3D

Dubai to Build World's First 3D Printed Building

The United Arab Emirates National Innovation Committee has unveiled plans to build the world's first 3D printed structure with a massive, 20-foot-tall 3D printer. Though many structures have utilized 3D printing, none have been entirely built by using the technology. Everything - the building's structure, interior finishes, and furniture - will be 3D printed in sections and then assembled on site. The 2,000-square-foot building will then be used to house the Museum of the Future headquarters in Dubai.

“This project reflects the vision of our leadership here in Dubai,” Al Gergawi, the Chairman of the UAE National Innovation Committee explained. “The idea of 3D printing buildings was once a dream, but today it has become a reality,” he added. “This building will be a testimony to the efficiency and creativity of 3D printing technology, which we believe will play a major role in reshaping construction and design sectors. We aim to take advantage of this growth by becoming a global hub for innovation and 3D printing. This is the first step of many more to come.” This is the first step of many more to come.”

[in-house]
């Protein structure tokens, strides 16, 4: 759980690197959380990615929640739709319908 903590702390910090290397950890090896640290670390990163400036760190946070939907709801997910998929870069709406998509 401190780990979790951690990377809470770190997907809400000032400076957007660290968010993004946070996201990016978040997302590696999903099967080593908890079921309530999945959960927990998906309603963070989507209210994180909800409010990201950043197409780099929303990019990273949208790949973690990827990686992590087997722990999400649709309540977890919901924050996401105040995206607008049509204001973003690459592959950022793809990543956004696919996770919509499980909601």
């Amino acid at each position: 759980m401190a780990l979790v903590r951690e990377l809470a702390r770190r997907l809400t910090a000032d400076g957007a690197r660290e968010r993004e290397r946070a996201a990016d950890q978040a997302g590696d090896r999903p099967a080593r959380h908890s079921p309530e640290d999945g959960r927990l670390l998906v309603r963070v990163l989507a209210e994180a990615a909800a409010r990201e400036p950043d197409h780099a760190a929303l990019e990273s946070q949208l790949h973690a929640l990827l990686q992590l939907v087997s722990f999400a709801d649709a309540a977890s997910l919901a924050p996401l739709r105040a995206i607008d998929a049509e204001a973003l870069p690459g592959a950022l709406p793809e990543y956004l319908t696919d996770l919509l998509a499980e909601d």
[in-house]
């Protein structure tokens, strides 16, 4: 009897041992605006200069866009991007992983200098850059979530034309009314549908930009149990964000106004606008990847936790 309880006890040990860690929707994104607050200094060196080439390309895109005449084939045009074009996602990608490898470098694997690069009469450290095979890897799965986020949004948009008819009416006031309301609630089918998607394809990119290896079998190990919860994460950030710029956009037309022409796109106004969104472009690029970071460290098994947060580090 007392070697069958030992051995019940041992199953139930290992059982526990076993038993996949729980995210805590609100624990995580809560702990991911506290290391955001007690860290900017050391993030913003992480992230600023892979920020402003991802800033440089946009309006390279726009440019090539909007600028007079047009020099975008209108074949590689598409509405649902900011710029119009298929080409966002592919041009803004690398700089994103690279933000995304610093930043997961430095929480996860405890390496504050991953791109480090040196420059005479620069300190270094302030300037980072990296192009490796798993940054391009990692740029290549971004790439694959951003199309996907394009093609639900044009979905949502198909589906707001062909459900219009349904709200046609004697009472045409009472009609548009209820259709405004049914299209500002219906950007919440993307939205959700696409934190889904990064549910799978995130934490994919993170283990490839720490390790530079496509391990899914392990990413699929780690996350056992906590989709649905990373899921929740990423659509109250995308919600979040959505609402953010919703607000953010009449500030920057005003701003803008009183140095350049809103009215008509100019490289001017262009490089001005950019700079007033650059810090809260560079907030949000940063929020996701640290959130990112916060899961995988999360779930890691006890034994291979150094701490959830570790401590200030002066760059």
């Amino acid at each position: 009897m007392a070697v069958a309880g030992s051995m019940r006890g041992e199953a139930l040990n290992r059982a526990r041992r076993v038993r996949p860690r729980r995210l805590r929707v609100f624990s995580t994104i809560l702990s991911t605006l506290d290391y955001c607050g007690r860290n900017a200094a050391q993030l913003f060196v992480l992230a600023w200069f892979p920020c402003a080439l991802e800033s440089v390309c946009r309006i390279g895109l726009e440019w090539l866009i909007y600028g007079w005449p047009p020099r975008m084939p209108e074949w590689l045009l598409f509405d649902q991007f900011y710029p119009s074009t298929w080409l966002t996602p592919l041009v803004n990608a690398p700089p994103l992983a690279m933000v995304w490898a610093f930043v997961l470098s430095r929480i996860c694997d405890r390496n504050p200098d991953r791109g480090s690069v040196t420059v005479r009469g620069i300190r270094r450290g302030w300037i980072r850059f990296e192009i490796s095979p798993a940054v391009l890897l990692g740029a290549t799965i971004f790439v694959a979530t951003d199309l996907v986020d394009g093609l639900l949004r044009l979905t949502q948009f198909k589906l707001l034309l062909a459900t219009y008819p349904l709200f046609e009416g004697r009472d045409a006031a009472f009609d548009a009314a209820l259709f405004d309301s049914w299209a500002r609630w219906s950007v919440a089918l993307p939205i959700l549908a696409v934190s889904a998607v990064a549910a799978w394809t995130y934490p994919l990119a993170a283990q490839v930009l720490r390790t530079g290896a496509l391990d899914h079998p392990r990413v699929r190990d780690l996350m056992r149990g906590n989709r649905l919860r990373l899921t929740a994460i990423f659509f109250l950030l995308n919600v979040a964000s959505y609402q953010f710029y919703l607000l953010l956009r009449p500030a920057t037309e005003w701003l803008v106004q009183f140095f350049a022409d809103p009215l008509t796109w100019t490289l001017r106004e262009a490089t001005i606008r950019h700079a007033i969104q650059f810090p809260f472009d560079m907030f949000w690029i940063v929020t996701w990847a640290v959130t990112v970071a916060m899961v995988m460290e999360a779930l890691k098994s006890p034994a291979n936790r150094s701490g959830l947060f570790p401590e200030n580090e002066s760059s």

Construction is expect to last just a few weeks. Labor costs will be reduced by 50 to 80 percent and construction waste will be eliminated by up to 60 percent. 

Leading this project will be WinSun Global, a company who has 3D printed an apartment building as well as a home late last year in China, as well as GenslerThornton Thomasetti, and Syska Hennessy, all which are leading engineering and architecture firms.

Bridge Built by 3D Printer to Debut in Amsterdam

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There are over 1,200 bridges throughout Amsterdam's canals, some dating as far back as the 17th century, but the city is about to add one more. Dutch company, MX3D has partnered with Joris Laarman Lab, and several other supporters, in a collaboration that will create an intricate steel pedestrian bridge made entirely by 3D printers. 

To construct the bridge, 6-axis industrial robots will be used, each equipped with 3D printing hardware with the ability to “print metals, plastics, and combinations of materials in virtually any format.” At least two of these 3D printing robots will be used, one beginning on each bank and then meeting in the middle, building the bridge in mid air. 

“I strongly believe in the future of digital production and local production, in ‘the new craft.’ This bridge will show how 3D printing finally enters the world of large-scale, functional objects and sustainable materials while allowing unprecedented freedom of form," said Joris Laarman, the designer of the bridge. "The symbolism of the bridge is a beautiful metaphor to connect the technology of the future with the old city, in a way that brings out the best of both worlds.”

The exact location of the bridge has yet to be released. To watch a video on this daring project, click here